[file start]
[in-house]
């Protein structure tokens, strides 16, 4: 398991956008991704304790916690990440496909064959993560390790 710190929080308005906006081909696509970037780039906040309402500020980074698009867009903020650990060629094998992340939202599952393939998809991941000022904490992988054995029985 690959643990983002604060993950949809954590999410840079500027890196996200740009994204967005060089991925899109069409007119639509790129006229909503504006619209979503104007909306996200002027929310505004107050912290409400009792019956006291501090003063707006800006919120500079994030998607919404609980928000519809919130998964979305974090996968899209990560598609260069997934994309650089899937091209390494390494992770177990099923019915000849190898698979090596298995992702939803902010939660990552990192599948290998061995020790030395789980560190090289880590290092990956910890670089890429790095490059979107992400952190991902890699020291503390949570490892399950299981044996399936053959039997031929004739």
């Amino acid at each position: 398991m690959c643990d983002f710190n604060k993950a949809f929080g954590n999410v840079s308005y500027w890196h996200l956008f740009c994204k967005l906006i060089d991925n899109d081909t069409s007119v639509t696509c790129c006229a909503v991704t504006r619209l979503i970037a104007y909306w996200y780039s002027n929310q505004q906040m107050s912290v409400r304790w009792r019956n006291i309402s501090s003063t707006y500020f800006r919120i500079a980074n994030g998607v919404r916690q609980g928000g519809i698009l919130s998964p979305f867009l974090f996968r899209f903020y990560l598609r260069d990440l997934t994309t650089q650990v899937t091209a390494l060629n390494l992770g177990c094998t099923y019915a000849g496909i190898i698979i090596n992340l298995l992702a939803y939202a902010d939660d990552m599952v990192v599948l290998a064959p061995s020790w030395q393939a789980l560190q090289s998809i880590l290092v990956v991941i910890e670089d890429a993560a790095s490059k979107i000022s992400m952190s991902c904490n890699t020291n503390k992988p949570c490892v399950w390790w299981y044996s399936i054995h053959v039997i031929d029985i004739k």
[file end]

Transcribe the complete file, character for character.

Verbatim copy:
[in-house]
């Protein structure tokens, strides 16, 4: 398991956008991704304790916690990440496909064959993560390790 710190929080308005906006081909696509970037780039906040309402500020980074698009867009903020650990060629094998992340939202599952393939998809991941000022904490992988054995029985 690959643990983002604060993950949809954590999410840079500027890196996200740009994204967005060089991925899109069409007119639509790129006229909503504006619209979503104007909306996200002027929310505004107050912290409400009792019956006291501090003063707006800006919120500079994030998607919404609980928000519809919130998964979305974090996968899209990560598609260069997934994309650089899937091209390494390494992770177990099923019915000849190898698979090596298995992702939803902010939660990552990192599948290998061995020790030395789980560190090289880590290092990956910890670089890429790095490059979107992400952190991902890699020291503390949570490892399950299981044996399936053959039997031929004739």
């Amino acid at each position: 398991m690959c643990d983002f710190n604060k993950a949809f929080g954590n999410v840079s308005y500027w890196h996200l956008f740009c994204k967005l906006i060089d991925n899109d081909t069409s007119v639509t696509c790129c006229a909503v991704t504006r619209l979503i970037a104007y909306w996200y780039s002027n929310q505004q906040m107050s912290v409400r304790w009792r019956n006291i309402s501090s003063t707006y500020f800006r919120i500079a980074n994030g998607v919404r916690q609980g928000g519809i698009l919130s998964p979305f867009l974090f996968r899209f903020y990560l598609r260069d990440l997934t994309t650089q650990v899937t091209a390494l060629n390494l992770g177990c094998t099923y019915a000849g496909i190898i698979i090596n992340l298995l992702a939803y939202a902010d939660d990552m599952v990192v599948l290998a064959p061995s020790w030395q393939a789980l560190q090289s998809i880590l290092v990956v991941i910890e670089d890429a993560a790095s490059k979107i000022s992400m952190s991902c904490n890699t020291n503390k992988p949570c490892v399950w390790w299981y044996s399936i054995h053959v039997i031929d029985i004739k």